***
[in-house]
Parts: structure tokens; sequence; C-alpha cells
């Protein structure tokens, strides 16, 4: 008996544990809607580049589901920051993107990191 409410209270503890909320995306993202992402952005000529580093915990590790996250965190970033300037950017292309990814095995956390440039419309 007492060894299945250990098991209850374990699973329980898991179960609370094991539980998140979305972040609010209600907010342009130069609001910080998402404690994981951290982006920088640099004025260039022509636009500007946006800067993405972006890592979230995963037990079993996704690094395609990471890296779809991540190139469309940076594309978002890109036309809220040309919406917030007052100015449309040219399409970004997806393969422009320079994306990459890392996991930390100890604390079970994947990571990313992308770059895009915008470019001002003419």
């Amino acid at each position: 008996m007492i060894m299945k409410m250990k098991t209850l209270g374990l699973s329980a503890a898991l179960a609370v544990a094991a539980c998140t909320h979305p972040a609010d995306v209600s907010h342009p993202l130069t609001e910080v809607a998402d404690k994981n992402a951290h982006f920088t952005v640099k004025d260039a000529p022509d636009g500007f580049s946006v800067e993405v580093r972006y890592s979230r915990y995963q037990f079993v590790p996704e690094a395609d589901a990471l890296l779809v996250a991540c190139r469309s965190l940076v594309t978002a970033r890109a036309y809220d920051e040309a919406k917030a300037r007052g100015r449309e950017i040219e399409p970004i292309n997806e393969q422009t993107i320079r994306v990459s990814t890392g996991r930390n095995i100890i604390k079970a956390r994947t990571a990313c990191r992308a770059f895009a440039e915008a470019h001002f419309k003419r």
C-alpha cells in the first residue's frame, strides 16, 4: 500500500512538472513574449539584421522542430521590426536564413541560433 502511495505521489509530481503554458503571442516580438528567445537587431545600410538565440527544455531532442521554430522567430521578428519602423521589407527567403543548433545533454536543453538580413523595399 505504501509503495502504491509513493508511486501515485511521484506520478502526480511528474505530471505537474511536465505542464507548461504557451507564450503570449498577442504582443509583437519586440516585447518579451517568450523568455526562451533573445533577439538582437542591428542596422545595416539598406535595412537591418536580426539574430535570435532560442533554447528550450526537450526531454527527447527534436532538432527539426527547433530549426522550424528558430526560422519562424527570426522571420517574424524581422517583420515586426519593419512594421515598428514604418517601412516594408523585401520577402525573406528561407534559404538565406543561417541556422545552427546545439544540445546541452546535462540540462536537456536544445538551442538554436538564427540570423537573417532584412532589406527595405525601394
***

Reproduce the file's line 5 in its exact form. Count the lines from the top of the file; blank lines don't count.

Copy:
C-alpha cells in the first residue's frame, strides 16, 4: 500500500512538472513574449539584421522542430521590426536564413541560433 502511495505521489509530481503554458503571442516580438528567445537587431545600410538565440527544455531532442521554430522567430521578428519602423521589407527567403543548433545533454536543453538580413523595399 505504501509503495502504491509513493508511486501515485511521484506520478502526480511528474505530471505537474511536465505542464507548461504557451507564450503570449498577442504582443509583437519586440516585447518579451517568450523568455526562451533573445533577439538582437542591428542596422545595416539598406535595412537591418536580426539574430535570435532560442533554447528550450526537450526531454527527447527534436532538432527539426527547433530549426522550424528558430526560422519562424527570426522571420517574424524581422517583420515586426519593419512594421515598428514604418517601412516594408523585401520577402525573406528561407534559404538565406543561417541556422545552427546545439544540445546541452546535462540540462536537456536544445538551442538554436538564427540570423537573417532584412532589406527595405525601394